Harry Potter and the Prisoner of Azkaban Read online

Page 6


Chapter 6 Talons and Tea Leaves

 

  When Harry, Ron, and Hermione entered the Great Hall for breakfast the next day, the first thing they saw was Draco Malfoy, who seemed to be entertaining a large group of Slytherins with a very funny story. As they passed, Malfoy did a ridiculous impression of a swooning fit and there was a roar of laughter.

  "Ignore him," said Hermione, who was right behind Harry. "Just ignore him, it's not worth it. . . "

  "Hey, Potter!" shrieked Pansy Parkinson, a Slytherin girl with a face like a pug. "Potter! The Dementors are coming, Potter! Woooooooooo!"

  Harry dropped into a seat at the Gryffindor table, next to George Weasley.

  "New third-year course schedules," said George, passing then, over. "What's up with you, Harry?"

  "Malfoy," said Ron, sitting down on George's other side and glaring over at the Slytherin table.

  George looked up in time to see Malfoy pretending to faint with terror again.

  "That little git," he said calmly. "He wasn't so cocky last night when the Dementors were down at our end of the train. Came running into our compartment, didn't he, Fred?"

  "Nearly wet himself," said Fred, with a contemptuous glance at Malfoy.

  "I wasn't too happy myself," said George. "They're horrible things, those Dementors. . . "

  "Sort of freeze your insides, don't they?" said Fred.

  "You didn't pass out, though, did you?" said Harry in a low voice.

  "Forget it, Harry," said George bracingly. "Dad had to go out to Azkaban one time, remember, Fred? And he said it was the worst place he'd ever been, he came back all weak and shaking. . . They suck the happiness out of a place, Dementors. Most of the prisoners go mad in there. "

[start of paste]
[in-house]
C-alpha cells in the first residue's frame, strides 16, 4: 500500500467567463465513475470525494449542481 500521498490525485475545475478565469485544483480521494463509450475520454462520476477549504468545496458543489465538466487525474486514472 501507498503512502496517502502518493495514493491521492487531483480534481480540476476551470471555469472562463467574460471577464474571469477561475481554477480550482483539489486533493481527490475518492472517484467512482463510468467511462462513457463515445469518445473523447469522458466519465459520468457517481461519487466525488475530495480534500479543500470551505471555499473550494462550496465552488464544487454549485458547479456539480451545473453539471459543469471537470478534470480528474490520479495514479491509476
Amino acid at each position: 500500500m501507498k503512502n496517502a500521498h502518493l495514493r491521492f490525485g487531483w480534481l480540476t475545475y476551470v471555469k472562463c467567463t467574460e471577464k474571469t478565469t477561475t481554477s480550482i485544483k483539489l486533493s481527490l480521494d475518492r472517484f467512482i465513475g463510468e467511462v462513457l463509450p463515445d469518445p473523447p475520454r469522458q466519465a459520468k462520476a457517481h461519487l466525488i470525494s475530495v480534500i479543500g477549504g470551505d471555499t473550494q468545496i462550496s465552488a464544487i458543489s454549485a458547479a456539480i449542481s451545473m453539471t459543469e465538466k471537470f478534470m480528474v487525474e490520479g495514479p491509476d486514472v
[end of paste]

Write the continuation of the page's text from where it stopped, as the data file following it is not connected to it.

"Anyway, we'll see how happy Malfoy looks after our first Quidditch match," said Fred. "Gryffindor versus Slytherin, first game of the season, remember?"

  The only time Harry and Malfoy had faced each other in a Quidditch match, Malfoy had definitely come off worse. Feeling slightly more cheerful, Harry helped himself to sausages and fried tomatoes.

  Hermione was examining her new schedule.

  "Ooh, good, we're starting some new subjects today," she said happily.

  "Hermione," said Ron, frowning as he looked over her shoulder, "they've messed up your timetable. Look -- they've got you down for about ten subjects a day. There isn't enough time. "

  "I'll manage. I've fixed it all with Professor McGonagall. "

  "But look," said Ron, laughing, "see this morning? Nine o'clock, Divination. And underneath, nine o'clock, Muggle Studies. And --" Ron leaned closer to the timetable, disbelieving, "look -- underneath that, Arithmancy, nine o'clock. I mean, I know you're good, Hermione, but no one's that good. How're you supposed to be in three classes at once?"

  "Don't be silly," said Hermione shortly. "Of course I won't be in three classes at once. "

  "Well then --"

  "Pass the marmalade," said Hermione.

  "But --"

  "Oh, Ron, what's it to you if my timetable's a bit full?" Hermione snapped. "I told you, I've fixed it all with Professor McGonagall. "

  Just then, Hagrid entered the Great Hall. He was wearing his long moleskin overcoat and was absent-mindedly swinging a dead polecat from one enormous hand.

  "All righ'?" he said eagerly, pausing on his way to the staff table. "Yer in my firs' ever lesson! Right after lunch! Bin up since five getting' everthin' ready. . . hope it's OK. . . me, a teacher. . . hones'ly. . . "

  He grinned broadly at them and headed off to the staff table, still swinging the polecat.

  "Wonder what he's been getting ready?" said Ron, a note of anxiety in his voice.

  The Hall was starting to empty as people headed off towards their first lesson. Ron checked his schedule.

  "We'd better go, look, Divination's at the top of North Tower. It'll take us ten minutes to get there. . . "